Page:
Lewis is the Cleveland E. Dodge Professor of Near Eastern Studies at Princeton University and the author of more than two dozen books, which have been translated into more than twenty languages. He lives in Princeton, New Jersey.

We spoke by telephone on April 15.

—Elizabeth Wasserman


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Bernard Lewis
 

Your title chapter, "From Babel to Dragomans," examines the history of dragomans—or translators—who mediated between the rulers of Islam and the West, and the near impossibility of achieving anything resembling direct, honest communication between the two civilizations. It's almost comical to read about some of the mishaps that took place in the sixteenth and seventeenth centuries, but I wonder, how much clearer is the dialogue between the West and the Middle East today?

In the late sixteenth century, not a single person in England knew any Turkish, and certainly not a single person in Turkey knew any English. They had to proceed by two-stage translation. The intermediate language was Italian, which was then the most important European language for international communication. So texts were prepared in Turkish, translated into Italian by an interpreter employed by the Turkish government, translated into English by a translator employed by the English government, and then the reply would go back by the same route. Seeing the three sets of documents side by side is quite a fascinating experience. It alerted me to some of the problems of diplomacy by translation and interpretation. What was quite clear is that there was a pattern of systematic and deliberate mistranslation. I looked into this problem in later periods and right into modern times, and it's still there.

There's been a lot of discussion lately about using "soft power," as we did in the Cold War, particularly through the mass media—channels like Radio Sawa and the Middle-Eastern Television Network. Are we getting closer to winning the propaganda battle?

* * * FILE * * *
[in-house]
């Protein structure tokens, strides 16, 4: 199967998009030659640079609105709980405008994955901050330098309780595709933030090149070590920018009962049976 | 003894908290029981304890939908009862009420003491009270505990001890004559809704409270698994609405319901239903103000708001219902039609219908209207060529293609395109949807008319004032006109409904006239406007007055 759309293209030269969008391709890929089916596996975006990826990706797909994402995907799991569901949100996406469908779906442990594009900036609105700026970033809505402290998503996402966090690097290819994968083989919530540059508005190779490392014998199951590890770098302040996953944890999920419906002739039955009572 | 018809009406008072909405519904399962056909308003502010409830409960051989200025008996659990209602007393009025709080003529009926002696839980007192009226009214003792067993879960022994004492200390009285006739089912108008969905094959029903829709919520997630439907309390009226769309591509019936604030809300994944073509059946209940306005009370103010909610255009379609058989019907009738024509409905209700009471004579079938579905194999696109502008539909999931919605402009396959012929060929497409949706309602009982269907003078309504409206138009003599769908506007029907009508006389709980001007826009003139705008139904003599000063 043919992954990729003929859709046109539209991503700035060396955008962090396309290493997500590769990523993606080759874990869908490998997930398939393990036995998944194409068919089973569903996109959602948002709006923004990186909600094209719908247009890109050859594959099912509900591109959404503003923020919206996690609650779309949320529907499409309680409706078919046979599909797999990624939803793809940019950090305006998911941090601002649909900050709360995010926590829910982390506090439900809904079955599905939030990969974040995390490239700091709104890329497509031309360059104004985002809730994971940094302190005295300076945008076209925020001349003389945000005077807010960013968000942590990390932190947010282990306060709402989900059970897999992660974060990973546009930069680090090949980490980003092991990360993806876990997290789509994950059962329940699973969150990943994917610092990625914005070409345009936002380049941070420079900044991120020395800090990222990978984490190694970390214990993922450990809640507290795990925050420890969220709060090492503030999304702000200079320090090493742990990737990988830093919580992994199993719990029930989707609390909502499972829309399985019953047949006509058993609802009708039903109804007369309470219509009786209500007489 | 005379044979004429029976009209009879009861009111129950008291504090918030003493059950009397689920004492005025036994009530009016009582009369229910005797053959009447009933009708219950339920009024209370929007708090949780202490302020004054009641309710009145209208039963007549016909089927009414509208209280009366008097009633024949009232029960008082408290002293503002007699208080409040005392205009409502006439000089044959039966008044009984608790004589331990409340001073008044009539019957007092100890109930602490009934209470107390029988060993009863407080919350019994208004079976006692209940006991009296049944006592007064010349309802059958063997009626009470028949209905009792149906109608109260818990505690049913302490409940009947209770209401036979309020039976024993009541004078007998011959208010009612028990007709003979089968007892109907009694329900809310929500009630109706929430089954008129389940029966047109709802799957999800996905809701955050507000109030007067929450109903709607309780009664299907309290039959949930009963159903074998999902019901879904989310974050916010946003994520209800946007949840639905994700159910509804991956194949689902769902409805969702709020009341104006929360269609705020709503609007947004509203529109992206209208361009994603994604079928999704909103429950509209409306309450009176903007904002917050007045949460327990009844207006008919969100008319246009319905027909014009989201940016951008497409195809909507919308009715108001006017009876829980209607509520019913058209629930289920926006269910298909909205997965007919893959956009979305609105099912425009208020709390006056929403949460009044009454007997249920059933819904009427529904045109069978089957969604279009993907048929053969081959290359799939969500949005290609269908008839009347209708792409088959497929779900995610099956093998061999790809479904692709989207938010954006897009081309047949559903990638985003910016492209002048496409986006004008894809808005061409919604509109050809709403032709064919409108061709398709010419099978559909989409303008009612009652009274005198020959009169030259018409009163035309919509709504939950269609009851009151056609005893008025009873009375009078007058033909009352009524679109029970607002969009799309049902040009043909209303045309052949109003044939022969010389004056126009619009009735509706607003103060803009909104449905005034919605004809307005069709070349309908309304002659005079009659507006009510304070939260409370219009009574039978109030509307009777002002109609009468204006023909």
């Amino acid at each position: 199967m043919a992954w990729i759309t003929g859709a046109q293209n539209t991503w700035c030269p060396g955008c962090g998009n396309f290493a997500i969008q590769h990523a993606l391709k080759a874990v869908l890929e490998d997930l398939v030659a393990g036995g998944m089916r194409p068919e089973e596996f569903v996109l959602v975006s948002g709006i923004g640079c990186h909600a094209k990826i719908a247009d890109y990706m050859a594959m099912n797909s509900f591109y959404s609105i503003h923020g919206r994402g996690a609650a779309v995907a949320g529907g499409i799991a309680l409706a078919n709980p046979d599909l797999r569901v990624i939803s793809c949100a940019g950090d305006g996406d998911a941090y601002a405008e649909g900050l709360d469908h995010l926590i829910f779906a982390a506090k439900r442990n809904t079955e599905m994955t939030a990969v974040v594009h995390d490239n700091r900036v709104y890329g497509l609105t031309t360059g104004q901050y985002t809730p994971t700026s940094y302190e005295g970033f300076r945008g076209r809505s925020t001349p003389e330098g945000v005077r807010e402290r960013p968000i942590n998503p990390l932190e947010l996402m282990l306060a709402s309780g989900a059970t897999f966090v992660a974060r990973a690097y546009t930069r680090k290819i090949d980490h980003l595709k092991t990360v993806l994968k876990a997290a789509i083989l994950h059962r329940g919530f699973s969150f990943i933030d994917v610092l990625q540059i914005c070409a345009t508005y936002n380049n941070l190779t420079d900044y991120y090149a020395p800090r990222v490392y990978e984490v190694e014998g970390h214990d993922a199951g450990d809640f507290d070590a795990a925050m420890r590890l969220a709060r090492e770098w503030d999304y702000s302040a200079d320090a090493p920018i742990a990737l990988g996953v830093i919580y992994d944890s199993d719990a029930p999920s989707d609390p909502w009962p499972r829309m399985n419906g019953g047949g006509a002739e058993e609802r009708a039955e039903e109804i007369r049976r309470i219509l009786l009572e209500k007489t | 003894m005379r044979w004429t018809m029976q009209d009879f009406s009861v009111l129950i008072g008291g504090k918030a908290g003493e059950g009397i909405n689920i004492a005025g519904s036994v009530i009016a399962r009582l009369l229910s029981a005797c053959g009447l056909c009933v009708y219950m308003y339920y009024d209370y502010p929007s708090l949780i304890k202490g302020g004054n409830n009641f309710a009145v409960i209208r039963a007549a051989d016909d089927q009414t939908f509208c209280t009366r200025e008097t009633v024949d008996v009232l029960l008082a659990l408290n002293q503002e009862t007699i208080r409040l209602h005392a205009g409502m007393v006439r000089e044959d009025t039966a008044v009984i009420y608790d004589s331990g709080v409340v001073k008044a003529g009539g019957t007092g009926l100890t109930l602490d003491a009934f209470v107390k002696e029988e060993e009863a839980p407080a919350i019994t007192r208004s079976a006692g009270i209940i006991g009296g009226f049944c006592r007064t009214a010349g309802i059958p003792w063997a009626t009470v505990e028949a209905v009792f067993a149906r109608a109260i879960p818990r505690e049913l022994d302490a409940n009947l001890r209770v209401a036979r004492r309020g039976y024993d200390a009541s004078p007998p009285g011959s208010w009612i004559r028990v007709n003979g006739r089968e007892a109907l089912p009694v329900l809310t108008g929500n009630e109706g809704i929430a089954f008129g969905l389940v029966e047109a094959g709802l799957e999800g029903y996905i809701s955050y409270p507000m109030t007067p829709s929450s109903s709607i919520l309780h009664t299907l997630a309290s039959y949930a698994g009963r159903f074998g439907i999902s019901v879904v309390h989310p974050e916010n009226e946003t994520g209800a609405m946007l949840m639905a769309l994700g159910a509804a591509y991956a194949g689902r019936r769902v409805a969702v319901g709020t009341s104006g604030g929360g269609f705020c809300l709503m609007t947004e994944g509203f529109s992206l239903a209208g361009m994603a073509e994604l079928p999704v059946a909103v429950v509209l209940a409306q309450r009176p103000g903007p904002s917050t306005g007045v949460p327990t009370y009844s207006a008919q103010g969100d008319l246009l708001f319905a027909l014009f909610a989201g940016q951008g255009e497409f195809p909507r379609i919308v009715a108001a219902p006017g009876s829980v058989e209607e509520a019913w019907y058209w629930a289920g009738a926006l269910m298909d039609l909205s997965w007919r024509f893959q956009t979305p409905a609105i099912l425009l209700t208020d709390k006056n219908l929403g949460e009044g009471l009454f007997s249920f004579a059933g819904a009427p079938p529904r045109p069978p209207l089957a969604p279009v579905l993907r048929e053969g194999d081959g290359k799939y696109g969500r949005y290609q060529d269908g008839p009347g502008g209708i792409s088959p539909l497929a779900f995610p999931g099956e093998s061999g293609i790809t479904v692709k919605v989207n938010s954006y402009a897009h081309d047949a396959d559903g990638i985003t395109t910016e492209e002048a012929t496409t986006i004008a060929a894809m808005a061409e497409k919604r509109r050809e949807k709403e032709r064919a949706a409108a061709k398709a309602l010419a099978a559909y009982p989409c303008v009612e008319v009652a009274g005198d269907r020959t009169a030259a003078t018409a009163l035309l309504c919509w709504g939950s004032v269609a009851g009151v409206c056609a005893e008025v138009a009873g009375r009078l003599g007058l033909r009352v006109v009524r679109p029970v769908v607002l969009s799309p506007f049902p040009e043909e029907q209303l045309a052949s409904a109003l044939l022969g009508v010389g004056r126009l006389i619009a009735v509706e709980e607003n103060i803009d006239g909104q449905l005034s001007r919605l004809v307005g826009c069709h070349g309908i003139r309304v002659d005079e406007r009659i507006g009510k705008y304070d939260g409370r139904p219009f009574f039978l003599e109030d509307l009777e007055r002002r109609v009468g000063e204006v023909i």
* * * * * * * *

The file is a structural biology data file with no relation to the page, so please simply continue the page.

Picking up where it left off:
We have a better opportunity of doing that now than ever before, thanks to the miracles of modern communication. But I don't think we're using that opportunity. There is some improvement, but generally speaking, I see a failure of communication. Simple translation isn't good enough. Even accurate translation may be misleading, because in different cultures we use the same word with different meanings. There is a great danger of misunderstanding. This became clear during World War II, when there was massive propaganda directed towards the Middle East—propaganda from the Axis, from the Americans and the British, and from the Soviets. All of them had their Arabic broadcast programs, and even at the time, it was obvious that there were serious discrepancies between what was said and what was heard and understood. I don't think the problem has improved—if anything it's gotten worse.

Do you have a prescription?

I think the first thing is better linguistic training. For example, when I listen to the broadcasts from the media people who are in Iraq at the present time, they almost always mispronounce the names of Iraqi towns. One town which has been very much in the news is spelled in Latin letters N-a-j-a-f, and I hear one announcer or newsreader after another, even those who are calling from over there, say Na-jaf' (emphasis on the second syllable). Well it isn't Na-jaf', it's Na'jaf (emphasis on the first syllable). Anyone who's ever heard an Iraqi pronounce the name will know that. The fact that this sort of name is systematically mispronounced is really alarming. One wonders who they've been talking to.